Are you following up enough? Or do you send one email and stop at that, leaving the ball in their court?
Trade shows – the rush, the adrenaline, the leads! Oh, how many leads, and you somehow have to follow them all up.
I’ve been there, you spend months getting ready, making sure everything is just right. You’re at the show, chatting to prospects, collecting info, exchanging business cards, handing out candy. It’s an exciting and exhausting couple of days. By the end of it you just want to crawl in bed and do nothing. But alas, life isn’t fair. You have leads to follow up and hot prospects to close.
If you’re exploring email automation, then you’ve probably heard these terms thrown around casually. Let’s get to the bottom of how they differ.
When it comes to sending emails to our list, we as business owners can be sceptical. After all, we ourselves are being sent numerous newsletters and updates from many different places and people. The sheer amount of it can be frustrating and we don’t want to feel guilty for adding to the same frustration of another person…much less, someone who might potentially be our client.
Ahhhhhhh, can you smell that? It’s the smell of freshly printed brochures, stale muffins and opportunity.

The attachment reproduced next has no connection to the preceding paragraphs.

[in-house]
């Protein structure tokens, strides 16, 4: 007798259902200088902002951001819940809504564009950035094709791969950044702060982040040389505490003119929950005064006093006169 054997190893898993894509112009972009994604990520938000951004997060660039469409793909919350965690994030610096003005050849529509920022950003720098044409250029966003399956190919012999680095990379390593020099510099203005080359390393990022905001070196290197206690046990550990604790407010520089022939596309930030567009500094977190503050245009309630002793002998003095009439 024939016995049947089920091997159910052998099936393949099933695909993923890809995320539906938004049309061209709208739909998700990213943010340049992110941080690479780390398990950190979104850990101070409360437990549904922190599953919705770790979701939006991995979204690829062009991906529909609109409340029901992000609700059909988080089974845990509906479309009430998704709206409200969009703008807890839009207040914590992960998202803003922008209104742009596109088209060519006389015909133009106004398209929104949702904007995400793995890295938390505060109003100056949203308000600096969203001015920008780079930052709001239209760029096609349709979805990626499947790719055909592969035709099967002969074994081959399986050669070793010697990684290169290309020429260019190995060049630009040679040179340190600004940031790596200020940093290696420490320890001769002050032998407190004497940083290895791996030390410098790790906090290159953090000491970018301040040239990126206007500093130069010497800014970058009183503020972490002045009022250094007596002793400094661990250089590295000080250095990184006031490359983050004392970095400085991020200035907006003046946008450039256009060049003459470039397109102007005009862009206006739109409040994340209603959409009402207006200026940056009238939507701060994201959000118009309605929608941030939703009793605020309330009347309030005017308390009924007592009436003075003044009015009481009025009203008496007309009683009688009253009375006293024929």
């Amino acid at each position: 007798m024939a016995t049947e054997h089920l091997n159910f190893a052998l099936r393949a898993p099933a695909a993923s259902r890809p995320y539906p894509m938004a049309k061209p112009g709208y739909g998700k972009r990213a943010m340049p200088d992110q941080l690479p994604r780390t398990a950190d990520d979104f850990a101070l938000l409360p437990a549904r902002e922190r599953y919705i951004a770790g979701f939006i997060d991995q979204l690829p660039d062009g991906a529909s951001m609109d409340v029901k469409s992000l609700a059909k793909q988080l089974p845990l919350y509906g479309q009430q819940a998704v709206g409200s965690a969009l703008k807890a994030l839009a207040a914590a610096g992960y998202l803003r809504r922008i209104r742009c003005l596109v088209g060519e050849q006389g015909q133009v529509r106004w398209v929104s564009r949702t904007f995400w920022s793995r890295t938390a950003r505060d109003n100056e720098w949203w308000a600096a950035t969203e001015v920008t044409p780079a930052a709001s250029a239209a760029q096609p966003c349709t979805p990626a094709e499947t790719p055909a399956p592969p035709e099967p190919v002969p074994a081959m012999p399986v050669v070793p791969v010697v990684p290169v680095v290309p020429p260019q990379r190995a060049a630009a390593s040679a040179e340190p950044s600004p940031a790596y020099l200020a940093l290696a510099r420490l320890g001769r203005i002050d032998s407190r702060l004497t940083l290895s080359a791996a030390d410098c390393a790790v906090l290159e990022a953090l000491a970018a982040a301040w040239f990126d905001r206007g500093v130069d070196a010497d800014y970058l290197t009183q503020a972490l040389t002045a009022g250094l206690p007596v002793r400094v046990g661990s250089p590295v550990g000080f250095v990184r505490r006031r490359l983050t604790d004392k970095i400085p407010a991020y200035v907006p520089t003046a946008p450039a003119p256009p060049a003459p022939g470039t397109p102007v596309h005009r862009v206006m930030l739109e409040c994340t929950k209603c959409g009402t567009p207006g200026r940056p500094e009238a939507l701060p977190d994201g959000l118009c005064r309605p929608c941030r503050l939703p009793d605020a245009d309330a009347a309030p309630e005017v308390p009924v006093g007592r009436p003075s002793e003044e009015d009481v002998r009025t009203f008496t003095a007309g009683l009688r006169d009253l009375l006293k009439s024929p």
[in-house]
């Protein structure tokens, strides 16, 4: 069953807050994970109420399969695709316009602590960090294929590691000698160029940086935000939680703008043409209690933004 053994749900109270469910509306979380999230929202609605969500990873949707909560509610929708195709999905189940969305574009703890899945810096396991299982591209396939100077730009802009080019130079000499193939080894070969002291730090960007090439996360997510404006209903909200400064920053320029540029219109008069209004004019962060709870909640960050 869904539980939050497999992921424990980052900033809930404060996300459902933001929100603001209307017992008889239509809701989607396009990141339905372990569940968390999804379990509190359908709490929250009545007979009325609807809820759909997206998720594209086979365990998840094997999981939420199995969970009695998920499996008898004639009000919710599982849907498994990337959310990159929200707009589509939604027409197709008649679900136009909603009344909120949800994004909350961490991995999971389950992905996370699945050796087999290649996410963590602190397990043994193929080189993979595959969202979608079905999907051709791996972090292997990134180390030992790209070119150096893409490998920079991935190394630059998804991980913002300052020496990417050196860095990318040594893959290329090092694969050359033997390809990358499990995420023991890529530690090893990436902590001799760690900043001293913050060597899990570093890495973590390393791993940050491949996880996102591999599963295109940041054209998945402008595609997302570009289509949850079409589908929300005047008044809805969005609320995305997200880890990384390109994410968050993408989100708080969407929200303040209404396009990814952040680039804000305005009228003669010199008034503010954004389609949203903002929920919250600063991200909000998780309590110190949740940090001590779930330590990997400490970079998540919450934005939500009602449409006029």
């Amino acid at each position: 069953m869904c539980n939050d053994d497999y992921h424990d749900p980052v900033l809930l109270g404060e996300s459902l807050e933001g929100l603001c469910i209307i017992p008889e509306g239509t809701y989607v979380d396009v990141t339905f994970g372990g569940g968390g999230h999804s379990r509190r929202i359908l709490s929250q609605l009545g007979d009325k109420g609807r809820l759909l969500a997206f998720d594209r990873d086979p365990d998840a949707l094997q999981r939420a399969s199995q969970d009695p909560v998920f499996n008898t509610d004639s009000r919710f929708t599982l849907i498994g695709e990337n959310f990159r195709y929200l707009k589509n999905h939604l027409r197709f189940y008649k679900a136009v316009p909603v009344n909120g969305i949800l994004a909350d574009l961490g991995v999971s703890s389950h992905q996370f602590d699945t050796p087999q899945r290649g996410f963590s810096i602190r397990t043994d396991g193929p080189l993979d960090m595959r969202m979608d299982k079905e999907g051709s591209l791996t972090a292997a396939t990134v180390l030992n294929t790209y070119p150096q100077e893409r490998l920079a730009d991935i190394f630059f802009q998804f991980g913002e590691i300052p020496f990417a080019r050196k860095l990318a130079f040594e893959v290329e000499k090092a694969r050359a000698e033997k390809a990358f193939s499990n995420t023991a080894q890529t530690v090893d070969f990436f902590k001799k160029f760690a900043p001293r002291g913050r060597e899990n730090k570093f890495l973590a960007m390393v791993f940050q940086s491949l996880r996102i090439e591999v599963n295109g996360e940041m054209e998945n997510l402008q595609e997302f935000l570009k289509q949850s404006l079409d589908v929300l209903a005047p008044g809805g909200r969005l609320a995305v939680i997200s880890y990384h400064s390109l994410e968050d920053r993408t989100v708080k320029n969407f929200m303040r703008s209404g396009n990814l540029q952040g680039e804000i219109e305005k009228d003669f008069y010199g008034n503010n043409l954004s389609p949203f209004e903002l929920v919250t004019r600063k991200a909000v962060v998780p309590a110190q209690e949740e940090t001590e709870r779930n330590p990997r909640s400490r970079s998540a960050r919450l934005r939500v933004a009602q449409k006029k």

Oooowh can you hear that? It’s the click-clack of booths being set up, banners erected and promotional pens being splayed across tables.
This can only mean one thing: a Trade Show is looming. For some, a trade show is a field of opportunities, for others it’s a money sink, and for others it’s an unavoidable evil in an otherwise perfect universe… Anyway, I digress.
In today’s world of GDPR compliance and anti-spam laws, it can be difficult to navigate the legal system and understand who you can and can’t email.
We’ve done the wading, and are breaking it down in plain English for you here.
Did you know that the Google search for: “The money is in the follow up” will bring you over 4 billion results? And it’s not just because it’s a popular saying – it’s because it’s true!
It’s no secret that professional service companies usually tend to have clients that buy one service. This creates the biggest problem these companies face: their clients don’t really know what else they do, resulting in lost sales! And the company obviously wants sales, but wants to avoid being pushy, which results in a lack of communication.
We all know: repetition is one of the keys to success. In life and in business.
We relentlessly repeat things over and over again to our kids to help them grow. Teachers at school repeat themselves time and time again until students learn. In business we all know the value of repetition until the job is done well. And finally in life, advertisers are doing a great job of repetition. Attracting our attention to items we would otherwise never hear about or notice on the shelf.